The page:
In the Matter of the Estate of Brenda Louise Bargas Flowers

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Justia Opinion Summary

Claire Clements Flowers (Claire) and Brenda Jane Flowers Paixao (Jane) appealed a chancery court judgment denying their request for an accounting of the estate and testamentary trust of their mother, Brenda Bargas Flowers. The chancery court concluded that the daughters did not have a current interest in their mother’s estate. On appeal, the daughters argued that they were specifically named in the will to be remainder beneficiaries and thus have standing to request an accounting. The Court of Appeals found that Claire and Jane had standing to request an accounting from limited rights as holders of a shifting executory interest to prevent future waste. The estate petitioned the Mississippi Supreme Court for a writ of certiorari, claiming that the daughters’ appeal was untimely and that the Court of Appeals misapplied caselaw related to shifting executory interests and standing to request an accounting. The Court granted certiorari not to determine whether the sisters have standing (because it agreed that they did), but to determine whether the chancellor abused his discretion in denying the sisters’ accounting request. The Court found no manifest error in the chancery court’s decision to deny Claire and Jane’s request for an accounting, and reversed that portion of Court of Appeals’ judgment. The Court reinstated the chancery court’s decision denying Claire and Jane’s request for an accounting.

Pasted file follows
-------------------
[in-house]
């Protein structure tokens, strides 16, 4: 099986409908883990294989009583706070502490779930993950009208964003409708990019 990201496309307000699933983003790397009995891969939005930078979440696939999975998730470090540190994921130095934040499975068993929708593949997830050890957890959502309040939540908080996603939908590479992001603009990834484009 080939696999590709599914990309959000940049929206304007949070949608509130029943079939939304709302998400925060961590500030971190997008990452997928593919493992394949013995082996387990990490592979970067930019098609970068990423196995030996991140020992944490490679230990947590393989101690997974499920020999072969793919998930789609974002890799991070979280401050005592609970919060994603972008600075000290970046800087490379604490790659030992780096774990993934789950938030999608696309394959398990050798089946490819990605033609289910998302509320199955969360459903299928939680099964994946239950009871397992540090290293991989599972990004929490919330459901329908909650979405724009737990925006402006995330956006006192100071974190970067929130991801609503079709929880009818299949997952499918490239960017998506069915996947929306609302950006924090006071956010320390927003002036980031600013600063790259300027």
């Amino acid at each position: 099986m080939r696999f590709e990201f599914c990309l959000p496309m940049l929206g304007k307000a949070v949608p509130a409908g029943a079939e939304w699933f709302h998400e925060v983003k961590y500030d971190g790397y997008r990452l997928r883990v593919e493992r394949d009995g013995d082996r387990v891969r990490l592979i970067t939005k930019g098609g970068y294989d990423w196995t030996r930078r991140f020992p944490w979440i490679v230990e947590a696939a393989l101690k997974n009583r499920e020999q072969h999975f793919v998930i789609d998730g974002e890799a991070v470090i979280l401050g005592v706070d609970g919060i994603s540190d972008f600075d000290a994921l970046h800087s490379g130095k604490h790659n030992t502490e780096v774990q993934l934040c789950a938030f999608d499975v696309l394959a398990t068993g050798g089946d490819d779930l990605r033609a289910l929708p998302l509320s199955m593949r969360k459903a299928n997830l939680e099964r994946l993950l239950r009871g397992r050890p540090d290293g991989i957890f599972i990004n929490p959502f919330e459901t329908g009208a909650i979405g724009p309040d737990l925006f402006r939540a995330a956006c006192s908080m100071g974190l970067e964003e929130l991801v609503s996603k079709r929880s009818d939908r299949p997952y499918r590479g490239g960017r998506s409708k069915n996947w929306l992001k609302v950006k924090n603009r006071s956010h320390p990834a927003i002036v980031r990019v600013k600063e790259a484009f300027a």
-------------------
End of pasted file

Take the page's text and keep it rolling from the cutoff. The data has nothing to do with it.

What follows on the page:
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IN THE SUPREME COURT OF MISSISSIPPI NO. 2016-CT-00800-SCT IN THE MATTER OF THE ESTATE OF BRENDA LOUISE BARGAS FLOWERS: CLAIRE C. FLOWERS AND BRENDA JANE FLOWERS PAIXAO v. THE ESTATE OF BRENDA LOUISE BARGAS FLOWERS, THROUGH ITS EXECUTOR, KNOX LEMEE FLOWERS, CECIL C. LANG AND LINDA S. LANG ON WRIT OF CERTIORARI DATE OF JUDGMENT: TRIAL JUDGE: TRIAL COURT ATTORNEYS: COURT FROM WHICH APPEALED: ATTORNEY FOR APPELLANTS: ATTORNEY FOR APPELLEES: NATURE OF THE CASE: DISPOSITION: 05/06/2016 HON. MICHAEL H. WARD FLOYD M. MELTON, JR. FLOYD M. MELTON, III RICHARD A. OAKES W. S. STUCKEY, JR. LEFLORE COUNTY CHANCERY COURT DAVID NEIL McCARTY RICHARD A. OAKES FLOYD M. MELTON, JR. FLOYD M. MELTON, III CIVIL - WILLS, TRUSTS, AND ESTATES THE JUDGMENT OF THE COURT OF APPEALS IS AFFIRMED IN PART AND REVERSED IN PART. THE JUDGMENT OF THE LEFLORE COUNTY CHANCERY COURT IS REINSTATED AND AFFIRMED 03/07/2019 MOTION FOR REHEARING FILED: MANDATE ISSUED: EN BANC. BEAM, JUSTICE, FOR THE COURT: ¶1. Claire Clements Flowers (Claire) and Brenda Jane Flowers Paixao (Jane) appealed the judgment of the Leflore County Chancery Court denying their request for an accounting of the estate and testamentary trust of their mother, Brenda Bargas Flowers. The chancery court concluded that the daughters did not have a current interest in their mother’s estate. ¶2. On appeal, the daughters argued that they were specifically named in the will to be remainder beneficiaries and thus have standing to request an accounting. The Court of Appeals found that Claire and Jane have standing to request an accounting, finding that they have limited rights as holders of a shifting executory interest to prevent future waste.1 In re Flowers v. Flowers, No. 2016-CA-00800-COA, 2018 WL 718626 (Miss. Ct. App. Feb. 6, 2018). ¶3. The estate petitioned this Court for a writ of certiorari, claiming that the daughters’ appeal was untimely and that the Court of Appeals misapplied caselaw related to shifting executory interests and standing to request an accounting. We granted certiorari not to determine whether the sisters have standing, because we agree that they do, but to determine whether the chancellor abused his discretion in denying the sisters’ accounting request. We find no manifest error in the chancery court’s decision to deny Claire and Jane’s request for an accounting. Accordingly, we reverse that portion of Court of Appeals’ judgment and reinstate the chancery court’s decision denying Claire and Jane’s request for an accounting. 1 Judge Carlton, J., writing. Lee, C.J., Griffis, P.J., Barnes and Greenlee, JJ., concurring. Irving, P.J., concurring in part and in the result without separate opinion. Tindell, J., concurring in part and dissenting in part with separate written opinion, joined by Wilson, J. Fair and Westbrooks, JJ., not participating. 2 FACTS AND PROCEDURAL HISTORY ¶4. “Richard and Brenda Flowers married and had three children: a son, Knox Lemeé Flowers, and two daughters, Claire and Jane.” Flowers, 2018 WL 718626, at *1. “In 2004, Claire gave birth to a son, D.A.,” whom Richard and Brenda adopted in 2005. Id. On April 15, 2006, Richard died. Id. On July 24, 2006, Brenda executed her last will and testament and died about a month later. Id. ¶5. “Brenda’s will appointed Knox as her estate executor and provided that he ‘serve without bond, inventory, appraisal[,] or accounting to any [c]ourt.’” Id. “The will also established a trust that named D.A.,” who was two years old at the time, “and his descendants as the income beneficiaries.” Id. “The will provided for the trust’s termination either at the time of D.A.’s thirtieth birthday or his death, whichever event occurred first.” Id. ¶6. “The will further stated that at the time of termination, the trust’s assets were to be divided evenly between D.A. and Knox.” Id. If both D.A. and Knox died “without any descendants before the trust’s termination, the trust’s assets were to be distributed to Claire and Jane as beneficiaries, either directly or through conservatorships.” Id. Brenda’s will “stated that the trustee ‘shall . . . account fully and completely annually, throughout the term of this [t]rust, to such income and/or corpus beneficiaries as there may be or[,] in the event such beneficiary is a minor or a ward, then to such beneficiary’s guardian.’” Id. ¶7. Brenda’s “will was probated in Leflore County, and Knox was appointed her estate executor.” Id. at *2. “In November 2007, the chancery court awarded custody of D.A. to his paternal grandfather and step-grandmother, Carter and Linda Lang.” Id. 3 ¶8. In February 2008, the chancellor signed an order that disposed of numerous motions filed by the parties. Id. “ In doing so, the chancellor granted Claire’s requests to withdraw her previously filed motion for an accounting of [Brenda’s] estate and her petition for Knox’s disqualification as estate executor.” Id. The chancellor further ordered Knox, as executor, to take the following actions upon the closing of Brenda’s estate [L]ist the household goods and personal belongings of Brenda . . . , as well as lockbox contents[,] that came into his possession as [e]xecutor and . . . state where these items are presently located, and any items converted to his personal possession or disposed of for his benefit will be noted and charged against any [e]xecutor’s fee, as may be determined and approved by this [c]ourt[; and] .... [F]urnish an accounting of [Brenda’s] [e]state from the date of death to the date of any final decree granting Claire . . . [g]uardianship of [D.A.] due to the appeal on file at this time . . . and[] that Claire . . . is entitled to an accounting, if and when she becomes a vested remainder beneficiary of this estate from the date of such vesting until delivery of assets to her. Id. (emphasis added by Court of Appeals). ¶9. “Despite withdrawing her first motion for an accounting” in August 2015, Claire, proceeding pro se, filed a second “petition for a full accounting,” alleging “that Knox and others associated with the administration of Brenda’s estate had mismanaged and misappropriated estate and trust assets.” Id. Claire claimed that “even though she was a remainder beneficiary of [Brenda’s] will, she still [had] standing to demand an accounting.” Id. ¶10. In February 2016, “Knox filed a final accounting in [Brenda’s] estate and a petition to be discharged as executor.” Id. at *3. “[A]s provided in the [2008] decree, Knox prepared 4 the estate accounting and presented it in camera to the chancellor, D.A., and D.A.’s guardians, the Langs.” Id. ¶11. In March 2016, the chancery court denied Claire’s August 2015 “petition for a full accounting of [Brenda’s] estate and testamentary trust,” acknowledging the court’s prior ruling “that Claire would be entitled to an accounting ‘if and when she [became] a vested remainder beneficiary’ of [Brenda’s] estate.” Id. Claire filed a motion for reconsideration, which the chancery court denied. Id. ¶12. The Court of Appeals reversed the chancery court’s order denying Claire and Jane’s request for an accounting, finding that Brenda’s will gave Claire and Jane a shifting executory interest in the assets of the testamentary trust. Flowers, 2018 WL 718626, at *4. And “[a]s holders of a shifting executory interest in their mother’s estate, Claire and Jane possess limited rights to enjoin the possessory owners from future waste of the estate.” Id. (citing Hemphill v. Miss. State Highway Comm’n, 245 Miss. 33, 145 So. 2d 455, 457 (1962)). ¶13. The Estate filed a motion for rehearing, which the Court of Appeals denied. The Estate then petitioned this Court for certiorari, claiming that Claire and Jane’s appeal was untimely and that the Court of Appeals misapplied caselaw related to shifting executory interests and standing to request an accounting. STANDARD OF REVIEW ¶14. “This Court applies a limited standard of review on appeals from chancery court.” Flowers, 2018 WL 718626, at 3 (citing Jackson v. Mills, 197 So. 3d 430, 437 (Miss. Ct. 5 App. 2016) (citing McNeil v. Hester, 753 So. 2d 1057, 1063 (Miss. 2000))). “If supported by substantial credible evidence, we leave a chancellor’s factual findings undisturbed unless the chancellor applied an incorrect legal standard, was manifestly wrong, or was clearly erroneous.” Id. (citing Jackson, 197 So. 3d at 437) (quoting Davidson v. Davidson, 667 So. 2d 616, 620 (Miss. 1995); citing Ainsworth v. Ainsworth, 139 So. 3d 761, 762 (Miss. Ct. App. 2014))). “We review questions of law de novo.” Id. (citing Jackson, 197 So. 3d at 437) (citing Lowrey v. Lowrey, 25 So. 3d 274, 285 (Miss. 2009))). DISCUSSION ¶15. We hold today that the chancellor, in his discretion, correctly held that under Brenda’s will, Claire and Jane have so remote an interest with such a mere expectancy of a future inheritance that they are not entitled to an accounting until that interest vests. The Court of Appeals relied on Hemphill v. Mississippi State Highway Commission, but we find that it does not apply here because that case was restricted to a consideration of constitutional rights. We granted certiorari to determine whether the chancellor abused his discretion in denying Claire and Jane’s accounting request. We find the denial of that request was not an abuse of discretion, and we affirm that portion of the chancellor’s judgment. ¶16. Chancellors have long been vested with discretionary authority to decide matters of equity. Article 6, section 159, of the Mississippi Constitution confers on chancery courts jurisdiction of “All matters in equity . . . ,” as well as other enumerated matters. “A court of equity is a court of conscience. The function of the chancellor is, upon equitable considerations, to winnow the wheat from the straw, and his decree will not be set aside on 6 appeal unless, as is not the case here, it is made to appear that it is not equitable but inequitable to let it stand.” Durkin v. Lovknit Mfg. Co., 208 F.2d 665, 667 (5th Cir. 1953). ¶17. The chancellor, in reviewing the will, found that the will’s terms reflected that in creating the testamentary trust, Brenda had named D.A. the income beneficiary, with the principal to be placed in trust until D.A.’s thirtieth birthday or his death, whichever occurred earlier. Upon either D.A.’s thirtieth birthday or his death, Brenda’s will directed that the trust’s principal be evenly divided between D.A. and Knox “per stirpes to include adopted children.” ¶18. The terms of the will also discussed disbursement of trust assets to beneficiaries who were under the age of twenty-one at the time of the trust’s termination or who died before the trust’s termination. Finally, establishing that D.A. and Knox were to inherit subject to a condition subsequent of survivorship, the will stated as follows: If there are no surviving beneficiaries, descendants of deceased former beneficiaries, former beneficiaries who are living, or descendants of deceased former beneficiaries, then his or her interest shall be distributed share and share alike to the [c]onservatorships for my two daughters[, Claire and Jane;] should either one or both of them not have a [c]onservatorship at the termination of this trust[,] then distribute their portion outright to them. ¶19. Thus, Brenda’s will established that if D.A. and Knox died without any descendants, then the remainder would be distributed to Claire and Jane; at that point, their interest would vest. If Knox and D.A. died today without any descendants, then Claire and Jane would be entitled to receive an accounting because their interest would vest. But affording Claire and Jane an accounting now, when the interest has not yet vested, would result in an inequitable, unjust burden on the court and furthermore on the estate. 7 ¶20. This matter has been ongoing for the last ten years. The beginning traces back to D.A.’s birth in 2004 and his subsequent adoption in 2005 by his maternal grandparents, Richard and Brenda Flowers. After both of their deaths, custody disputes over D.A. ensued. After custody was resolved, estate disputes began. All along, both parties conceded that the will creating the trust was primarily for the benefit of D.A., and Claire and Jane fully recognized that their interest is a future interest. But they continued to disrupt, prolong, and dwindle the estate and its assets. After numerous petitions and a 616-page pleading alleging a plethora of wrongdoing by everyone involved in the case, the estate was finally nearing its closing when Claire and Jane requested yet another accounting. ¶21. Claire and Jane argue that an accounting is necessary because proof of mismanagement exists; Knox did not file annual accountings under Mississippi Code Section 91-7-277 (Rev. 2018). This Court has held, “Generally, executors and administrators are required to submit an annual accounting to the court.” In re Estate of Baumgardner, 82 So. 3d 592, 604-05 (Miss. 2012) (citing Miss. Code Ann. § 91-7-277 (Rev. 2004)). But the law also recognizes that a testator may waive an accounting. Id. at 605. ¶22. As Baumgardner reiterated, “It is not error for a chancellor to refuse to order an accounting when the language of the trust expressly allows the trustee to serve without rendering an accounting.” Id. (citing In re Stubbs-Kelly Trust v. Wood, 573 So. 2d 734, 735-36 (Miss. 1990)); see also Beck v. Robinson, 247 Miss. 264, 154 So. 2d 284 (1963) (finding no abuse of discretion in the chancery court’s decision to uphold the wish of a testator, whose will relieved the trustee from giving bond and filing any annual or final 8 accounting when no showing was made by the cestui que trust of waste or loss to the property). ¶23. Here, Brenda’s will states that the trustee “shall . . . account fully and completely annually, throughout the term of this trust, to such income and/or corpus beneficiaries as there may be or[,] in the event such beneficiary is a minor or a ward, then to such beneficiary’s guardian.” Neither Claire nor Jane yet fall into one of these categories—irrespective of whatever remainder interest they may have in the property. Therefore, neither is entitled to an accounting absent a showing of waste, loss, mismanagement, or fraud. Beck, 154 So. 2d at 288; Wood, 573 So. 2d at 736 n.2. ¶24. Based upon our review of the record, Claire and Jane have made no such showing of mismanagement. “[A]n individual’s legal interest or entitlement to assert a claim against a defendant must be grounded in some legal right recognized by law, whether by statute or by common law.” SASS Muni-V. LLC v. DeSoto Cty., 170 So. 3d 441, 446 (Miss. 2015) (internal citations and quotation marks omitted). ¶25. While this Court recognizes the importance of accountings to prevent the mismanagement of estates, we do not find that Claire and Jane presented any proof of mismanagement to the chancellor. Further, D.A., the income beneficiary, individually or through his guardians never alleged mismanagement. ¶26. While Claire argues that damage to the corpus of the trust could affect her ability to take under the will, we find that absent evidence of mismanagement, courts are not responsible for ensuring that enough assets remain for remainder beneficiaries. 9 ¶27. We agree with Judge Tindell’s dissent: “It is said that all good things must come to an end. In this case, it is time for a bad thing to come to an end.” Flowers, 2018 WL 718626, at *7 (Tindell, J., concurring in part and dissenting in part). Accordingly, the chancellor, in his discretion, appropriately decided to end the litigation here. ¶28. “If supported by substantial credible evidence, we leave a chancellor’s factual findings undisturbed unless the chancellor applied an incorrect legal standard, was manifestly wrong, or was clearly erroneous.” Flowers, 2018 WL 718626, at *3 (citing Jackson, 197 So. 3d at 437) (quoting Davidson, 667 So. 2d at 620; citing Ainsworth, 139 So. 3d at 762)). This Court holds that chancellors have long been vested with discretionary authority to decide matters of equity, and in this particular case, equity requires a denial of Claire and Jane’s accounting request for such a remote interest. CONCLUSION ¶29. Accordingly, the chancellor’s ruling is affirmed. The chancellor was well within his discretionary authority to deny Claire and Jane’s accounting request. To the extent the Court of Appeals held otherwise, its judgment is reversed. ¶30. THE JUDGMENT OF THE COURT OF APPEALS IS AFFIRMED IN PART AND REVERSED IN PART. THE JUDGMENT OF THE LEFLORE COUNTY CHANCERY COURT IS REINSTATED AND AFFIRMED. RANDOLPH, C.J., KING, P.J., MAXWELL AND ISHEE, JJ., CONCUR. COLEMAN, J., DISSENTS WITH SEPARATE WRITTEN OPINION JOINED BY KITCHENS, P.J., AND CHAMBERLIN, J. GRIFFIS, J., NOT PARTICIPATING. COLEMAN, JUSTICE, DISSENTING: ¶31. The Court of Appeals held that Claire and Jane have standing to request an accounting 10 of their mother’s estate and testamentary trust. I agree with the Court of Appeals and, accordingly, would affirm. The majority agrees that Claire and Jane do, in fact, have standing. Maj. Op. at ¶ 3. However, I must, with respect, dissent, because the majority considers the merits of the sisters’ request for an accounting and thereby affirms the chancery court and reverses the Court of Appeals on an issue not reached by it. While the chancellor’s final judgment does rely in part on a 2008 order denying Claire’s initial request for an accounting in denying the newer request by both Claire and Jane years later, Jane was not a party in 2008. Moreover, the chancellor’s May 6, 2016, final Decree discussed at length the effect of the nature of the sisters’ interest in the trust on their ability to bring the request for accounting. The chancellor wrote, “Claire Clements Flowers and Brenda Jane Flowers have no standing to file any pleadings or other matter in this cause.” ¶32. A majority of the Court of Appeals held that Claire and Jane “have standing to request an accounting of their mother’s estate and testamentary trust pursuant to their limited rights.” In re Flowers v. Flowers, No. 2016-CA-00800-COA, 2018 WL 718626, at *3 (¶ 15) (Miss. Ct. App. Feb. 6, 2018) (emphasis added). Judge Tindell disagreed, writing that he would “affirm the chancellor’s judgment that the [daughters] lack standing to request an accounting.” Id. at *8 (¶ 34) (Tindell, J., concurring in part and dissenting in part) (emphasis added). Although the Court of Appeals was divided, it agreed that the issue before it the chancellor’s determination as to standing. Accordingly, the majority miscasts the case when it writes that “[w]e granted certiorari to determine whether the chancellor abused his discretion in denying the Claire and Jane’s accounting request.” Maj. Op. ¶ 15. The majority 11 holds that the “chancellor was well within his discretionary authority to deny the Claire and Jane’s accounting request.” Maj. Op. ¶ 29. However, the record is clear that the chancellor based his denial on the perceived lack of standing rather than on the merits of the request for an accounting; he dismissed the request for lack of jurisdiction. “Standing is an aspect of subject matter jurisdiction.” Hobson v. Chase Home Fin., LLC, 179 So. 3d 1026, 1031 (¶ 17) (Miss. 2015). We review standing de novo. Id. Accordingly, no decision exists from the trial court that we can review for abuse of discretion. ¶33. As noted above, the majority agrees that the trial court erred in finding the sisters lacked standing. The majority writes, “We granted certiorari to determine not whether the sisters possess standing, because we agree that they do, but to determine whether the chancellor abused his discretion in denying the sisters accounting request.” Maj. Op. ¶ 3 (emphasis added). Despite the majority’s apparent reversal of the chancellor on the issue of standing, the majority affirms the chancellor by deciding an issue no lower court has fully addressed—the merits of the Claire and Jane’s request for an accounting. For reasons more fully set forth below, I agree with the majority that the chancellor erred in finding the sisters lacked standing. However, because the chancellor’s dismissal of the request for an accounting prevented the consideration of the merits of the request in the trial court—especially as to Jane—and quite possibly prevented the full development of a record to inform our consideration of the merits, I would remand the case rather than reach the merits for the first time on appeal. “One of the most fundamental and long established rules of law in Mississippi is that the Mississippi Supreme Court will not review matters on appeal 12 that were not raised at the trial court level.” Miss. Transp. Comm’n v. Adams, 197 So. 3d 406, 416 (¶ 30) (Miss. 2016); see also Whittington v. H.T. Cottam Co., 158 Miss. 847, 130 So. 745, 749 (1930) (“If th[e] [C]ourt will decide correctly the questions presented and briefed in cases, it will be doing well, without going out on a hunt for other questions.”). ¶34. Standing is a question of law reviewed under a de novo standard. SASS Muni-V, LLC v. DeSoto Cty., 170 So. 3d 441, 445 (¶ 12) (Miss. 2015). “Standing is an aspect of subject matter jurisdiction.” Hobson, 179 So. 3d at 1031 (¶ 17); see also In re City of Biloxi, 113 So. 3d 565, 570 (¶ 13) (Miss. 2013) (“[T]he question of standing is a jurisdictional issue that can be raised at any time by any party or by the Court, and the standard of review is de novo.”). “The existence of subject-matter jurisdiction . . . turns on the well pleaded allegations of the complaint which are taken as true.” Hobson, 179 So. 3d at 1032 (¶ 17) (quoting SASS Muni-V, 170 So. 3d at 445). ¶35. The Court has defined the requirements of standing: It is well settled that Mississippi’s standing requirements are quite liberal compared to the standing requirements set out in Article III of the United States Constitution. To have standing to sue, a party must assert a colorable interest in the subject matter of the litigation or experience an adverse effect from the conduct of the defendant, or as otherwise authorized by law. An interest is deemed colorable if it appears to be true, valid, or right. An individual’s legal interest or entitlement to assert a claim against a defendant must be grounded in some legal right recognized by law, whether by statute or by common law. For a plaintiff to establish standing on grounds of experiencing an adverse effect from the conduct of the defendant/appellee, the adverse effect experienced must be different from the adverse effect experienced by the general public. SASS Muni-V, 170 So. 3d at 445-46 (¶ 13) (citations and quotations omitted). ¶36. In the case sub judice, the Mississippi Court of Appeals was divided on the issue of 13 standing; however, it agreed about the issue presented. The Court of Appeals wrote, “Since standing is a jurisdictional issue, we review it de novo.” Flowers, 2018 WL 718626, at *3 (¶ 15). The Court of Appeals held that Claire and Jane “have limited rights and related standing as holders of a shiftimg executory interest to prevent future waste, and [it held] that the [daughters] have standing to request an accounting of their mother’s estate and testamentary trust pursuant to their limited rights.” Id. at *1 (¶ 2). The Court of Appeals, relying on In re Estate of Baumgardner, 82 So. 3d 592 (Miss. 2012) and Hemphill v. Mississippi State Highway Commission, 145 So. 2d 455 (Miss. 1962), wrote that “Mississippi precedent clearly establishes that vested remainder beneficiaries of a testamentary trust have standing to file suit and that holders of a shifting executory interest have some limited rights that can provide standing to file suit.” Flowers, 2018 WL 718626, at *4 (¶ 17). The Court of Appeals concluded that Claire and Jane “possess a shifting executory interest in their mother’s testamentary trust” and, as a result, they “possess limited rights to prevent future waste.” Id. at *4 (¶ 18). ¶37. The Court of Appeals, relying on Hemphill, recognized “an independent value and significance on future interests” that exists whether the interest is “vested or not.” Id. at *5 (¶ 21). The Court of Appeals held that Claire and Jane’s contingent remainder interest “‘has achieved status as a protectable interest for many purposes’ when the ‘contingent remainder is limited to an existing ascertained person’. . . .” Id. (quoting Hemphill, 145 So. 2d at 462). As such, the Court of Appeals wrote that “when a contingent remainder is limited to an existing ascertained person, there is no question but that the courts will recognize the interest 14 as having present existence.” Flowers, 2018 WL 718626, at *5 (¶ 21) (quoting Hemphill, 145 So. 2d at 462). The Court of Appeals held that the chancellor erred in denying Claire and Jane’s request for an accounting of their mother’s estate and testamentary trust; “[a]s holders of a shifting executory interest in their mother’s estate, Claire and Jane possess limited rights to enjoin the possessory owners from future waste of the estate.” Flowers, 2018 WL 718626, at *5 (¶ 22). As such, the Court of Appeals reversed the chancellor’s judgment finding that the daughters lacked standing to request an accounting. Id. ¶38. Judge Tindell dissented in part and wrote a separate opinion, joined by Judge Wilson. Id. at *7-8 (¶¶ 31-36) (Tindell, J., concurring in part and dissenting in part). Judge Tindell wrote that, while he agreed that the daughters had a shifting executory interest in their mother’s testamentary trust, the language of the will “gave the [daughters] a purely executory interest that has not become possessory.” Id. at *8 (¶ 35) (Tindell, J., concurring in part and dissenting in part). Judge Tindell reasoned, “The ‘vested or not’ status of the shifting executory interests is an important distinction that must be considered. And furthermore, unlike the majority, I find that the [daugthers]’ executory interest has never vested.” Id. at *7 (¶ 33) (Tindell, J., concurring in part and dissenting in part). Judge Tindell, relying on Bridgforth v. Gray, 222 So. 2d 670, 672 (Miss. 1969), concluded that the daughters’ “executory interest remains unvested and, as a result, they lack standing necessary to demand an accounting of their mother’s trust.” Id. at *8 (¶ 35) (Tindell, J., concurring in part and dissenting in part). ¶39. In denying that the request for an accounting, the majority concludes that “[b]ased 15 upon our review of the record, Claire and Jane have made no such showing of mismanagement.” Maj. Op. ¶ 24. However, for purposes of determining the issue of standing, “[t]he existence of subject-matter jurisdiction turns on the well pleaded allegations of the complaint which are taken as true.” Hobson, 179 So. 3d at 1032 (¶ 17). Thus, for purposes of evaluating standing, we must accept Claire’s petition alleging that Knox and others associated with the administration of Brenda’s estate had mismanaged and misappropriated the estate and trust assets. Flowers, 2018 WL 718626, at *2 (¶ 7). Accepting Claire and Jane’s petition as true, we proceed to the issue of whether they enjoy standing to request an accounting. ¶40. Claire and Jane’s legal interest or entitlement to assert a claim against a defendant must be grounded in some legal right recognized by law, whether by statute or by common law. SASS Muni-V, 170 So. 3d at 446 (¶ 13). The Court’s opinion in Baumgardner serves as a guide to determine what type of interest Claire and Jane might have in their mother’s estate. In Baumgardner, Veronica Arrington claimed that certain trusts created by her father Harold Baumgardner had been mismanaged by William Ready. Baumgardner, 82 So. 3d at 596 (¶ 1). Ready denied Arrington’s request for an accounting. Id. The chancery court found that the trustee should not be required to render an accounting to Arrington. Id. On appeal, Ready argued that Arrington did not have standing to bring a claim against him, because she had no colorable interest in the trusts. Id. at 599 (¶ 20). Ready also argued that under the will at issue, Arrington had only a contingent remainder interest in the trust property while Emogene [(Harold’s wife)] was still alive—the contingency being that the 16 trust corpus might be used to support Emogene and that the assets might have been exhausted by the time Arrington’s interest vested. Id. ¶41. The Baumgardner Court wrote, Although Arrington did not have a present possessory interest in the property at the time she filed suit, her remainder interest was vested. The law favors vesting of remainders, and a remainder interest will be contingent only if the testator clearly intended such. McClelland v. Bank of Clarksdale, 238 Miss. 557, 119 So. 2d 262, 267 (1960). “A remainder interest in an irrevocable trust represents a present fixed right to future enjoyment that gives rise to a vested property interest in trust property even if that interest is subject to complete divestment or defeasance.” 76 Am. Jur. 2d Trusts § 252 (2005). See also Hays v. Cole, 221 Miss. 459, 473, 73 So. 2d 258, 264 (1954) (“If there is a present right to a future possession, though that right may be defeated by some future event, contingent or certain, there is nevertheless a vested estate.”); McClelland, 119 So. 2d at 267 (“[A] gift of a life estate with remainder to a named person creates a vested remainder on the death of the testator.”). Because Arrington’s interest in the trust property was vested, Ready’s argument that she does not have standing because her interest was contingent has no merit. In sum, we find that Ready’s contention that Arrington did not have standing to file suit against him as trustee is without merit. Standing is determined at the commencement of the suit. Burley [v. Douglas], 26 So. 3d [1013,] 1020 [(Miss. 2009)]. At that time, Arrington had standing as conservator of Emogene’s estate and person, and by her remainder interest in the trust property. Moreover, Ready’s assertion that Arrington lacked standing because her interest in the trust property was contingent fails because Arrington had a vested remainder interest in the property. Baumgardner, 82 So. 3d at 600–01 (¶¶ 27-28). ¶42. In its writ of certiorari, the estate contends that the Court of Appeals’ decision is erroneous, because it failed to apply the two part test announced in Hemphill. See Hemphill, 145 So. 3d at 464 (discussing that “[t]he owner of a future interest must fulfill two requirements in order to receive compensation.”). I agree with Judge Tindell’s dissent to the 17 extent that the two part test is inapplicable to the facts of the present case, which do not involve a taking. Although the two part test is inapplicable, the Hemphill Court’s discussion of owners of executory interests is applicable, apart from the analysis specific to the constitutional issue of a taking. The Hemphill Court wrote that “[t]he owner of an executory interest has certain limited rights to enjoin the possessory owner from waste of the inheritance, and to recover damages for injuries which diminish substantially its value.” Hemphill, 145 So. 2d at 461. The Court further explained Moreover, the owner of a future interest must have his “day in court”, or its equivalent, before a claim affecting it can effectively secure judicial sanction. This rests upon the constitutional provision for due process. Hence a living owner of a future interest is generally a necessary party to any litigation affecting it. 2 Powell, Real Property, §§ 294, 295; Russell v. Federal Land Bank, 180 Miss. 55, 176 So. 737 (1937). This same principle should apply to a proceeding to condemn or take property by the state. These characteristics illustrate “the unique feature of the concept of the future interest in Anglo-American law.” It is that ‘a future interest is property which now exists.’ 1 American Law of Property, § 4.1. It is distinguished from a present interest in that the privilege of possession or enjoyment is future and not present. Hence “the preferred view today is that all varieties of future interests are existing interests.” This doctrine of the nature of future interests is more logical and factually consistent than the old theory of estates which took into account only so-called “vested” interests. Any interest which takes away a part of the sum total of rights, powers, privileges and immunities which go to make up a fee simple absolute is an existing interest. Ibid., § 4.1. Moreover, the word ‘vested’ is meaningless unless more precisely defined. It is often used in at least four senses: An interest in land has become possessory or is vested in possession; it is an estate, vested in interest, rather than the possibility of becoming one; it is transmissable on death; it has acquired the degree of certainty which under the Rule against Perpetuities an interest must acquire within lives in being and 21 years or fail. Leach and Logan, Cases on Future Interests and Estate Planning (1961), pp. 253, 254. 18 In summary, the precedent and statutory history of the law of this state place an independent value and significance on future interests, whether “vested” or not. A future interest, such as the executory one owned by appellants, is property which now exists. The privilege of possession and enjoyment is future and not present, but it is an existing interest. Furthermore, Miss. Const. Sec. 17 was intended to protect all interests in property, and to prevent the state from taking the same without due compensation to the owners. Id. at 461–62 (emphasis added). ¶43. The Court went on, When a contingent remainder is limited to an existing ascertained person there is no question but that the courts will recognize the interest as having present existence. The wide acceptance of that fact makes it clear that the interest is “property” in the usual sense of the word. Whether a given future interest is of a sufficiently substantial character to be given the protection of a particular constitutional guaranty would seem properly to depend upon factors other than the classification as vested or contingent. Id. at 462. ¶44. The Court applied general property principles to the constitutional issue before it in Hemphill. Here, the same general property principles are applicable. Under Hemphill, the classification of whether Claire and Jane’s future interest is “vested or not” is not dispositive. Id. Claire and Jane enjoy a contingent remainder “interest as having present existence.” See id. at 461. ¶45. Ultimately, under the guide of Hemphill and Baumgardner, and in light of the Court’s liberal standing requirements, I would affirm the judgment of the Court of Appeals. Jane and Claire, as contingent remainder interest holders, have standing to request an accounting, because they have a colorable interest in the subject matter of whether the estate and the trust were administered faithfully. I would affirm the Court of Appeals and would 19 allow the matter to be remanded to the chancery court for further proceedings. KITCHENS, P.J., AND CHAMBERLIN, J., JOIN THIS OPINION. 20